The Whole Story

When my father-in-law was still on his faith journey he asked me, “How can you reconcile the differences in God’s temperaments in the Bible? In the Old Testament He is full of judgment and in the New Testament He is all mercy.” 

Quite simply, both are God’s character. They are two sides of the same coin. In fact, we more dearly appreciate God’s mercy and grace when we’ve clearly seen how we are subject to His justice and wrath. 

Amos talked about both of these attributes, too, but he does so in a masterful way in which mercy and justice swirl around each other. It’s almost as if Amos can’t talk about justice without mentioning mercy or vice versa. 

How do we know God’s judgment is coming? Because God said so! Amos quotes God saying judgment is coming “because of three sins, even for four” (see these verses in Amos’ first and second chapters). Even as Amos uses that phrase he is pointing to God’s mercy. He’s stating, “God could have punished you the very first time you sinned, but He is giving you another chance, and another chance, and another chance….” 

But make no mistake: a day of judgment is coming. God concludes, “Now then I will crush you” (2:13). 

God tries to get people’s attention by sending famines and plagues and disasters, but after each one of these God sadly notes “yet you have not returned to Me”—five times He says this in Amos 4!

But even as God calls them out on their lack of repentance He reminds them twice of the solution—“Seek Me and live” (5:4-6). 

Finally, Amos concludes his book by letting us know God’s judgment IS coming, but so is God’s mercy (9:1-4, 11-15)!  

Dear Christians, our responsibility is to let people know that there is a Heaven to gain and a Hell to shun. We must boldly and lovingly tell people of…

  • … God’s justice AND His mercy 
  • … God’s wrath AND His grace 
  • … Heaven for the repentant AND Hell for the unrepentant 

God loves people AND He hates the sin that keeps people from Him. It’s a message people need to hear, although they may not like to hear it. Like Amos, can God use you to warn this world of His judgment AND to woo this world by His love? Our world needs to hear BOTH-AND. They need to hear the whole story. 

Join me next week as we continue our journey of learning the major lessons that the minor prophets teach us.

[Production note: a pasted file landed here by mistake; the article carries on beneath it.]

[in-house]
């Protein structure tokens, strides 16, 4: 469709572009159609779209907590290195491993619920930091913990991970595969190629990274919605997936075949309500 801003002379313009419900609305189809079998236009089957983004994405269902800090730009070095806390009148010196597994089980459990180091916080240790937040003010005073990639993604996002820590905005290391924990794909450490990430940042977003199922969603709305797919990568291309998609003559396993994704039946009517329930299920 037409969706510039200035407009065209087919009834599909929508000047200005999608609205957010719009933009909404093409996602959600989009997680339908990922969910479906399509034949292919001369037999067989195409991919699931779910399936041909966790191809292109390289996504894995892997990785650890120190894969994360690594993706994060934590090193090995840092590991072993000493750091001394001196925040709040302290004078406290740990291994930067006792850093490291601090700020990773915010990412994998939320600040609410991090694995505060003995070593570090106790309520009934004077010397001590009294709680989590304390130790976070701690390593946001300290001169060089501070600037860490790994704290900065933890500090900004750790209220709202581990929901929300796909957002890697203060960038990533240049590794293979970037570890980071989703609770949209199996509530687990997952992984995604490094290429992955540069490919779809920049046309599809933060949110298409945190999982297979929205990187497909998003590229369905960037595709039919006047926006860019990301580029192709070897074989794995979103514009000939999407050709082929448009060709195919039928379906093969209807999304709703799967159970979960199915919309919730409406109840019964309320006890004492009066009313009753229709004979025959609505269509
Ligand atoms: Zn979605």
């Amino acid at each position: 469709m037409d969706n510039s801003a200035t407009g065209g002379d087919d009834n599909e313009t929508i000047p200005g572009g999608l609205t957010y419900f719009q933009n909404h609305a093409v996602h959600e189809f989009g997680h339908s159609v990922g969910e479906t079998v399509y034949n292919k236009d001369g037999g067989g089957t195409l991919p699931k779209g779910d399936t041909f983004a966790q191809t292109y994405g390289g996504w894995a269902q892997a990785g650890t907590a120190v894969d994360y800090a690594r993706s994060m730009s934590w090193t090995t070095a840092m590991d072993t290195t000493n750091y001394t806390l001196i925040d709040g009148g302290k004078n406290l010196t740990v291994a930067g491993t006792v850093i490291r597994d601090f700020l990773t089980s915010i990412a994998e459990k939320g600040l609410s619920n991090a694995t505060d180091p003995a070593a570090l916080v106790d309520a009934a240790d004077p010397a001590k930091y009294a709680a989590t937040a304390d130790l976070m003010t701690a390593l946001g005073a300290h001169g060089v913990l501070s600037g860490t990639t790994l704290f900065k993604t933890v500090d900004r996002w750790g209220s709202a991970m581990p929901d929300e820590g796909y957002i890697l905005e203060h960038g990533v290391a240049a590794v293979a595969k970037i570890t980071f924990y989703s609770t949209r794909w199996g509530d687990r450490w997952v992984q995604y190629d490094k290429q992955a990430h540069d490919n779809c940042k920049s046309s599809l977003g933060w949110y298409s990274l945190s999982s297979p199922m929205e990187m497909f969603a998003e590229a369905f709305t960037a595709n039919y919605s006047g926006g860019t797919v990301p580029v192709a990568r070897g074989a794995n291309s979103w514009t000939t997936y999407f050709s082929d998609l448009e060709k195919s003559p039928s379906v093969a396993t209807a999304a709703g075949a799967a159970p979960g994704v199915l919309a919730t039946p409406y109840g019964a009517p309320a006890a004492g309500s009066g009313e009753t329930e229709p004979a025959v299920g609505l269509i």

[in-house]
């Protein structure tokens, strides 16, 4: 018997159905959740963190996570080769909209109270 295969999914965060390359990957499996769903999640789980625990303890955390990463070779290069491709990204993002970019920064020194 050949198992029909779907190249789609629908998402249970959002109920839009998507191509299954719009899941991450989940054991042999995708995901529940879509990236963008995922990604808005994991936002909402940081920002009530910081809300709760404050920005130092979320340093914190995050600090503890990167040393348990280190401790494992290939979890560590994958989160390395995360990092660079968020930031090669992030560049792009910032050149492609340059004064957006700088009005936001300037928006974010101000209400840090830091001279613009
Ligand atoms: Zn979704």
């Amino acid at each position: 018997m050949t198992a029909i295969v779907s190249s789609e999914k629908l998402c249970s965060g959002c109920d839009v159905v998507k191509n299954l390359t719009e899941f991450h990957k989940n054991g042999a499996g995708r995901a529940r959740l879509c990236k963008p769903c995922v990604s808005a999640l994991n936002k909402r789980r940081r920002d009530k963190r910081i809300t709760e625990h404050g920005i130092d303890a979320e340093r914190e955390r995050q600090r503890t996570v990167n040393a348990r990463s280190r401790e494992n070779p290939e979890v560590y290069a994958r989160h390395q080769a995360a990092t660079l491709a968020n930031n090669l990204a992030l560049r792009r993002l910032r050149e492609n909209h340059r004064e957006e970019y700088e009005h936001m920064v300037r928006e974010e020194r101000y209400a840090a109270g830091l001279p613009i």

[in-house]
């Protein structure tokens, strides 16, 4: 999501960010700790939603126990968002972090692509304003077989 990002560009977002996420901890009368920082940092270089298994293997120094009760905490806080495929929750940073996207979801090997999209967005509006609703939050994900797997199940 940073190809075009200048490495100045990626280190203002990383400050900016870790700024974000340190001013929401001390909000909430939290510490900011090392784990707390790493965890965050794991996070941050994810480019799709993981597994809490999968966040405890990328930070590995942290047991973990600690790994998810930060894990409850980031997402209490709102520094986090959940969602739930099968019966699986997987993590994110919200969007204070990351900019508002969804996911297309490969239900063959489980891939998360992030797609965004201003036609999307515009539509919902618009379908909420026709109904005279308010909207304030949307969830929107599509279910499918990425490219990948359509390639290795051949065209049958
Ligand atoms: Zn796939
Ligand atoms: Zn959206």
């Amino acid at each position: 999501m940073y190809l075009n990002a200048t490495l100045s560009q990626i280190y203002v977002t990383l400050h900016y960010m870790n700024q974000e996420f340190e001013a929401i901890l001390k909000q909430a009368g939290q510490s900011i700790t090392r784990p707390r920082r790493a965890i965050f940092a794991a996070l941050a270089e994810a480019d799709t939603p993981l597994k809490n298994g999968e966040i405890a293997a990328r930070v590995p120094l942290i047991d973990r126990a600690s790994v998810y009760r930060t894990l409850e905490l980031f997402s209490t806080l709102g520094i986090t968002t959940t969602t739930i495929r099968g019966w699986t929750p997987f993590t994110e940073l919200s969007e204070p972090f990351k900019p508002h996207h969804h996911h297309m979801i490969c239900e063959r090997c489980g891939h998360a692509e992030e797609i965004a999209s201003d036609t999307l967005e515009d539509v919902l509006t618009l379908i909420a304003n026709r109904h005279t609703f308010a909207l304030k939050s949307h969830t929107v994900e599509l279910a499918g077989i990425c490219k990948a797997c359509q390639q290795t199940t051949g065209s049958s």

Are You Available?

Have you ever had someone walk into your life—even if it was just for a moment—and say something you needed to hear? You might not have liked what they had to say, but it was definitely something you needed to hear. 

My hunch is that those timely messengers were not necessarily “experts” in the area in which they talked to you. They may have been a doctor talking about a medical need, or it may have been a friend talking about some health issues. Most of the time our valuable messengers are just everyday people. 

God loves using “everyday people”! 

  • You don’t have to be a trained pastor to minister to people. 
  • You don’t have to be a trained theologian to tell people what you believe about God.
  • You don’t have to be a trained counselor to encourage someone.

You just have to be who God created you to be. And you have to be available. Like Amos. 

Amos was simply taking care of his farm and his herds when God called him to deliver a timely message to His people.

Amos introduces himself as just one of the shepherds of Tekoa (1:1) and tells another priest that he was simply minding his own business when God said, “Go, prophesy to My people” (7:10-15). 

Amos’ name means burden-bearer—he had a burden for his kinsmen. He saw their sin and knew what defiance of God would mean for them. This burden made him available to hear God’s voice say, “Go.” 

“But I’m not a trained prophet,” Amos could have said. “You are telling me to ‘prophesy’ but all I really know is farming and shepherding.” 

God said, “Say what you know.” 

What did Amos know?

  1. Amos knew God’s voice—In this short book, 43 times(!) Amos uses phrases like says the Lord, declares the Lord, or hear the word of the Lord. 
  2. Amos knew his business—This book is filled with language about sheep and shepherds, farmers and farm equipment, gardens and vineyards. 
  3. Amos knew God had told him “Go and speak” so Amos had boldness. 

You can put your name in all three of those places that say Amos. You can know God’s voice through the Bible, you know your “business” (whether it’s parenting, or coaching, or your own profession), and you can hear God saying, “Go, tell people about Me.” 

God wants to use you for His glory. He just needs your availability. Will you be open to being that person? 

Join me next week as we continue to learn the major lessons from that the minor prophets teach us. 

A Bizarre Sermon Illustration

Hosea is the only prophet from Israel (he calls the Israelite king “our king” in 7:5), and along with Amos he is the only prophet to address the northern kingdom exclusively. Hosea addresses the northern tribes of Israel with brutal honesty—he calls them an adulteress wife! Hosea isn’t alone in saying this, as Isaiah, Jeremiah, and Ezekiel all same the same thing too. 

But Hosea alone is called on to live out his message in a most unusual way: God instructs him to marry “an adulterous woman”! The question is: was she already a promiscuous woman before they married? Or did she become unfaithful after they were married?